(a) Article 102
The article highlights the potential risk under Article 102 of exclusionary abuse, and particularly the concern that the pledgor could engage in predatory behaviour, incurring losses in the short term to foreclose actual or potential competitors to maintain or enhance market power. However, the author comments that predatory pricing is not a strong fit for this type of behaviour. She explains that prices are predatory when set below or above certain costs incurred by the dominant undertaking; where the cost incurred is zero, as is the case with producing a licence or indeed with offering a unilateral patent pledge, the standard test for predatory pricing is not satisfied. Estèves also notes that in a complaint to the European Commission in 2013 over Google’s offering of the Android operating system at below-cost, Google’s offering of Android royalty-free was not addressed as a predatory pricing strategy. Estèves’ conclusion is that it is unlikely that there would be significant competition law issues with unilateral patent pledges under Article 102.
(b) Article 101
On the assumption that unilateral pledges give rise to some form of agreement between pledgor and pledgee Estèves also considers that the competition law considerations arising from a unilateral pledge would be similar to those under multipartite pledges. The sample unilateral pledges analysed in the article are not dependant on the acceptance by the pledgee of hardcore restrictions. They are also royalty-free and non-exclusive. Notwithstanding this, however, Estèves suggests that issues may arise in the context of specific provisions in particular pledges such as, for example, defensive termination clauses. Similar to non-assertion clauses in more quotidien licence agreements, such clauses entitle the pledgor to withdraw the benefit of the pledge from beneficiaries in certain circumstances, such as if they file a lawsuit asserting patents against the pledgor. Estèves suggests that defensive termination provisions may be drafted excessively widely so as to inhibit competition. She notes that if the benefit of a patent pledge may be lost in the event of any patent attack against not only the pledger but also any other company benefitting from the pledge or a similar pledge and/or a third party benefitting from goods or services provided under the pledge this could impede beneficiaries’ incentives to innovate and obtain their own intellectual property giving rise to risks under Article 101.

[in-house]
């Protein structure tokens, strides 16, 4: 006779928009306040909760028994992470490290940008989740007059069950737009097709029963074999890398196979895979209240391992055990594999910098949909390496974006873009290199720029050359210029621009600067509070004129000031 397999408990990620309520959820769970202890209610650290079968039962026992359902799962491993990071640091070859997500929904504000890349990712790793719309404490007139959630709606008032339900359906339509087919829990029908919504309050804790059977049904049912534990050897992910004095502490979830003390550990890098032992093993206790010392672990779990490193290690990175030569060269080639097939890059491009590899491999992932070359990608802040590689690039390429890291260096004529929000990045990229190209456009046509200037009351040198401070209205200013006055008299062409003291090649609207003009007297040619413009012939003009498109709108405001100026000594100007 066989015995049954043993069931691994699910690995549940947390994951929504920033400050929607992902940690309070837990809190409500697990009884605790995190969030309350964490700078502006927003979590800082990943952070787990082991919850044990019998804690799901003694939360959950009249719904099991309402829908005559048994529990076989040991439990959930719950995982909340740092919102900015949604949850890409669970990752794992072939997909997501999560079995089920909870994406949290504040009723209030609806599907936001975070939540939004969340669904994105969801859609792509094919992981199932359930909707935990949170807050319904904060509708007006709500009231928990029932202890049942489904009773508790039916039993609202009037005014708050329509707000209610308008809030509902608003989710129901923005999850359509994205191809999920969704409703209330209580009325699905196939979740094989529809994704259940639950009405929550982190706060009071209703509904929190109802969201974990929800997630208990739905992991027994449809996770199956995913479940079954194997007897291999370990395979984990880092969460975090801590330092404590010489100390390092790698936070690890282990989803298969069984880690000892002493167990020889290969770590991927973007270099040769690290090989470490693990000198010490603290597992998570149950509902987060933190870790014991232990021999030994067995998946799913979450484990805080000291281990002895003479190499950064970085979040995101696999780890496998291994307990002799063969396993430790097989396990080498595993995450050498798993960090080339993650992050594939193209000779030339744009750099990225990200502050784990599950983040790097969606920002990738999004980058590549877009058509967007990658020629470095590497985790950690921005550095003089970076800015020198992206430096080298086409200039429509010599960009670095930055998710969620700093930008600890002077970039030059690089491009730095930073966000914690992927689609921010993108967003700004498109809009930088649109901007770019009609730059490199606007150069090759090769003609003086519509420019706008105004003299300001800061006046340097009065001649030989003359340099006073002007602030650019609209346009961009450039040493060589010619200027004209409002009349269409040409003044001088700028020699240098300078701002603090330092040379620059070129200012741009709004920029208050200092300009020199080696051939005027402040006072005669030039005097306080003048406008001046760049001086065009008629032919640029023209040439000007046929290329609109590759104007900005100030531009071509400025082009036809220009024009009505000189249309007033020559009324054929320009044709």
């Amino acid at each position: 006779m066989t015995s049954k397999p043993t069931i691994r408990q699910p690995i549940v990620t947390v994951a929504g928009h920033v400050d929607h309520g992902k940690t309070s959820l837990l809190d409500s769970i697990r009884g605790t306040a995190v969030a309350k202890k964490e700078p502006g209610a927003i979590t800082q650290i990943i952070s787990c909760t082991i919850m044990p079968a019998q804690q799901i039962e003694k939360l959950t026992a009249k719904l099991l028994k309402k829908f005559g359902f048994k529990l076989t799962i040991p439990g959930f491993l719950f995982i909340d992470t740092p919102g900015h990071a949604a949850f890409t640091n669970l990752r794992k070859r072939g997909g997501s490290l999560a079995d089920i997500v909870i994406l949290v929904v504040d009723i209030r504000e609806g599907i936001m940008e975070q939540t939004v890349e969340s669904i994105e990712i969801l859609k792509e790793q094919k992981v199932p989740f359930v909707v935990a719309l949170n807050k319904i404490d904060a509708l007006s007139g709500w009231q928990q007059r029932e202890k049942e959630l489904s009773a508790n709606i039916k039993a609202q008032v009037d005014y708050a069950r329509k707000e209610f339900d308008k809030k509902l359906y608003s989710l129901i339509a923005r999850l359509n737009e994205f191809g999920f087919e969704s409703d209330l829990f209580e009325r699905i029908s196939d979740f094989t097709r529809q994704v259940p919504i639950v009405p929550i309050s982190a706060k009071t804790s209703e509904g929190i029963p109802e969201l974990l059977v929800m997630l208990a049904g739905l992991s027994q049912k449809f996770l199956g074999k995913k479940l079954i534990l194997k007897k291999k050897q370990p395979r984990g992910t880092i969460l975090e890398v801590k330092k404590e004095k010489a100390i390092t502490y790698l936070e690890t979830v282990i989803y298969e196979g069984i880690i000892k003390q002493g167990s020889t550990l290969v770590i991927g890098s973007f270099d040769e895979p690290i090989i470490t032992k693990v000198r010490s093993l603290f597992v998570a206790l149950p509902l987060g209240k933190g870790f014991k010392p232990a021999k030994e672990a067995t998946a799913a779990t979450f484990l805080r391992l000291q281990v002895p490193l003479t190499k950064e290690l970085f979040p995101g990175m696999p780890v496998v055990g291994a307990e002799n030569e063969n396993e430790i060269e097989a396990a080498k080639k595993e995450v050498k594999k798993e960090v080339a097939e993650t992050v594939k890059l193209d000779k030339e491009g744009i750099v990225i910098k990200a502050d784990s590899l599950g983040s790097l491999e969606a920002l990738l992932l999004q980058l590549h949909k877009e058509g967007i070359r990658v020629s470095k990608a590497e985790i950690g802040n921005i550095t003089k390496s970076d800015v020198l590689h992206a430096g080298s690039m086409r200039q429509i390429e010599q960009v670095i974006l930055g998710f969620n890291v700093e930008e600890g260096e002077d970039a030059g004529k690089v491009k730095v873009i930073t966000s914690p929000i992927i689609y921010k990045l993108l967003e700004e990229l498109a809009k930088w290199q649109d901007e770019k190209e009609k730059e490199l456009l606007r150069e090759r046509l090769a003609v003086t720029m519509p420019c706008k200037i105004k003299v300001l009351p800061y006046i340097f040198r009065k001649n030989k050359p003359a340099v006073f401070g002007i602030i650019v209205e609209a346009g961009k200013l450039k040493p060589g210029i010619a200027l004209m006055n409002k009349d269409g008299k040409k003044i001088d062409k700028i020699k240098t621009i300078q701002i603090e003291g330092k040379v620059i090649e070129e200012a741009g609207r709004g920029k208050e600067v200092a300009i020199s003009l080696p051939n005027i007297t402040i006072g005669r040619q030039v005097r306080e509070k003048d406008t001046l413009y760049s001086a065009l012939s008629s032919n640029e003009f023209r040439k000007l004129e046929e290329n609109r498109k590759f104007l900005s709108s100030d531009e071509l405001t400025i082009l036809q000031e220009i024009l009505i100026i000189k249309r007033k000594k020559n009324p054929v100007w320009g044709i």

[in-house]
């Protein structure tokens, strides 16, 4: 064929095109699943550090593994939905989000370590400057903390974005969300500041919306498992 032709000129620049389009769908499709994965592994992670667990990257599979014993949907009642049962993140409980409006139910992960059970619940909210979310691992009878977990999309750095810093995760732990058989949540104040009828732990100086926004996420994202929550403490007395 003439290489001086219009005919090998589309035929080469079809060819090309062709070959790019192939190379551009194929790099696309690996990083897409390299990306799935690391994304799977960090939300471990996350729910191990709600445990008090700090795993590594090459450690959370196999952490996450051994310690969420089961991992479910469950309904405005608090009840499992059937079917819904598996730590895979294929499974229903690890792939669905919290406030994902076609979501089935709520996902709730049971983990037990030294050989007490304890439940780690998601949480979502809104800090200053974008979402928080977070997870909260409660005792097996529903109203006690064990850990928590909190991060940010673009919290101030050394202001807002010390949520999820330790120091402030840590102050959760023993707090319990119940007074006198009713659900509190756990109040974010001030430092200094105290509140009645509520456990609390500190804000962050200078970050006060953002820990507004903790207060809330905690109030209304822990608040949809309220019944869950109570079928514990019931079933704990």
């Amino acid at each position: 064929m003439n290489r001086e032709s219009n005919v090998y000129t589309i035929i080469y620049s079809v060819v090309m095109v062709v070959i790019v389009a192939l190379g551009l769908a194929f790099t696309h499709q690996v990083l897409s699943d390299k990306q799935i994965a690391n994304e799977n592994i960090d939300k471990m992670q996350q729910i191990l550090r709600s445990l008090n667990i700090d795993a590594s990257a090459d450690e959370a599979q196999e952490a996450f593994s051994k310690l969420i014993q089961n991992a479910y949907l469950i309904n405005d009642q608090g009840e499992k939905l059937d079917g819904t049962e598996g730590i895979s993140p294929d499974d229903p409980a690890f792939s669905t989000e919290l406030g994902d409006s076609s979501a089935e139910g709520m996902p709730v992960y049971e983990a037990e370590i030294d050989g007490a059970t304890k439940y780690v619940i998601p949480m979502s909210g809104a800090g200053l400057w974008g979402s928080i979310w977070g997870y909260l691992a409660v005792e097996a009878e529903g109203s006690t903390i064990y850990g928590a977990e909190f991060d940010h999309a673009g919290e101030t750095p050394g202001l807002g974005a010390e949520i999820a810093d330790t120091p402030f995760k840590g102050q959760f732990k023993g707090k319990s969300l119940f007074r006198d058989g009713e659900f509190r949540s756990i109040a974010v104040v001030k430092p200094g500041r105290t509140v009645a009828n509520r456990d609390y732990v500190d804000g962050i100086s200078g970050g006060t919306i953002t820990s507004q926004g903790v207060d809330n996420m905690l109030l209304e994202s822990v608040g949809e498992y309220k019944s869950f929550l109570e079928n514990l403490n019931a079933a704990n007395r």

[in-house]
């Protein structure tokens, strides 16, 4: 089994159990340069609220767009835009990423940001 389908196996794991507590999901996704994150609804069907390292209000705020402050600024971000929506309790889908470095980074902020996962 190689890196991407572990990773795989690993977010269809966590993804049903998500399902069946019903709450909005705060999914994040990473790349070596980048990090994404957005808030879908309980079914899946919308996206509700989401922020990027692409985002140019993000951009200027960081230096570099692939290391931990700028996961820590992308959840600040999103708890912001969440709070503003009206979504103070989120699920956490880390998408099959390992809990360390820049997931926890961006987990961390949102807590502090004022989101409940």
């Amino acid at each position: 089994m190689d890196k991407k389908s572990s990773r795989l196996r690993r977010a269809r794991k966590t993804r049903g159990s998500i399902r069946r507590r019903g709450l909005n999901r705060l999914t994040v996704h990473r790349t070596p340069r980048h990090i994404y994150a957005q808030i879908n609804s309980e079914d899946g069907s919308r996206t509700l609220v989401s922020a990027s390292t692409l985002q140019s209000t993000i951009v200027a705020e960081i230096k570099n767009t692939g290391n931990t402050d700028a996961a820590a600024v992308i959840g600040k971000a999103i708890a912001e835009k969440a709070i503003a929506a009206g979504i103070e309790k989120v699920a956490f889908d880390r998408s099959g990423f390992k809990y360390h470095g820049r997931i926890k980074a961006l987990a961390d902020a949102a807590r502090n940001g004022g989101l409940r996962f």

The article provides an interesting overview of an area not widely discussed under EU competition law. It is likely to be of interest to those in sectors in which patent pledges are given and also those considering offering a pledge not to enforce patents, whether in a co-ordinated forum or through a unilateral patent pledge. Whilst the article is a fairly broad overview, the author’s key takeaway is clear: patent pledges are likely to be regarded as pro-competitive, but those involved with such pledges should ensure that any restrictions or obligations relating to or resulting from the pledge are carefully analysed, paying particular attention to any effect on incentives to innovate.
 Jorge Contreras, “Patent pledges” (2015) 47 Arizona State Law Journal 543, 546.
 Guidelines on the application of Article 101 of the Treaty on the Functioning of the European Union to technology transfer agreements (Guidelines)  OJ C89/3, para.157.
 As per the test established in AKZO Chemie BV v Commission of the European Communities (C-62/86) EU:C:1991:286.